St. Lamberti church on the northern end of Prinzipalmarkt street is dedicated to the bishop of Maastricht who was killed between 698 and 708 for criticizing the powers that be as the legend has it. Unlike the more “status imposing” St. Paul cathedral, parishioners of St. Lamberti church were people of a lower class – traders, craftsmen, families of well-off citizens. The foundation for the present building was laid in 1375. The famous 90-metre-tall tower was finished in the 19th century. The church is considered to be one of the important monuments of the late gothic architecture in Westphalia.
The church obtained its main “decoration” in the 16th century. In 1534-1535 radical Anabaptists led by Jan Matthys (and after his death by John of Leiden) organized a commune in Münster, having banished the bishop and citizens who were unhappy with the changes. Church property was confiscated, money, private property, and marriage abolished. The rule of Anabaptists lasted for 14 months, after which the forces of the bishop of Münster won the city back. John of Leiden and his closest comrades Bernd Krechting and Bernd Knipperdolling were executed. Their bodies in iron cages were hung for everyone to see on the tower of the St. Lamberti church. This stern reminder about the troubled time has been preserved until today, having survived several restorations.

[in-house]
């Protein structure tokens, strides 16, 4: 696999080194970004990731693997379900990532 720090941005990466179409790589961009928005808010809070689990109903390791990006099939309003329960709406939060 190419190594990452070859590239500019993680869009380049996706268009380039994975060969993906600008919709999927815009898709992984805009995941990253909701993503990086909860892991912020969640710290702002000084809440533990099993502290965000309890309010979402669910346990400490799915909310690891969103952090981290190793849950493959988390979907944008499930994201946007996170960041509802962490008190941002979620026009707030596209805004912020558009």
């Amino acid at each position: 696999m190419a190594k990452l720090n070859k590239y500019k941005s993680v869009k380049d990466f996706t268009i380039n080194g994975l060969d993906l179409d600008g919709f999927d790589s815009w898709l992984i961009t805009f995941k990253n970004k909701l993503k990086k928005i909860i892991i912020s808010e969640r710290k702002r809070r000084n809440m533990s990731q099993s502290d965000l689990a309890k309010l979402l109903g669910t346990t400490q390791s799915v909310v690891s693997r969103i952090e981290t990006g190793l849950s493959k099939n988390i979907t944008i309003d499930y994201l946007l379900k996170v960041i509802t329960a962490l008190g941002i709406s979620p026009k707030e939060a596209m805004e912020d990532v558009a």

A curious detail: St. Lamberti church still has the position of the tower keeper (Türmerin), first mentioned in 1383. The keeper is on patrol at the top of the tower every evening (except Tuesday) from 21:00 till midnight. Every half an hour he must blow a copper horn to notify townsfolk that everything is quiet in Münster. Today the position of the tower keeper is more decorative. It requires skills of communicating with press, good lungs and not being afraid of the height – you can only reach your working place by a steep spiral staircase. In January 2014 this job was for the first time trusted to a woman – musicologist Martje Saljé.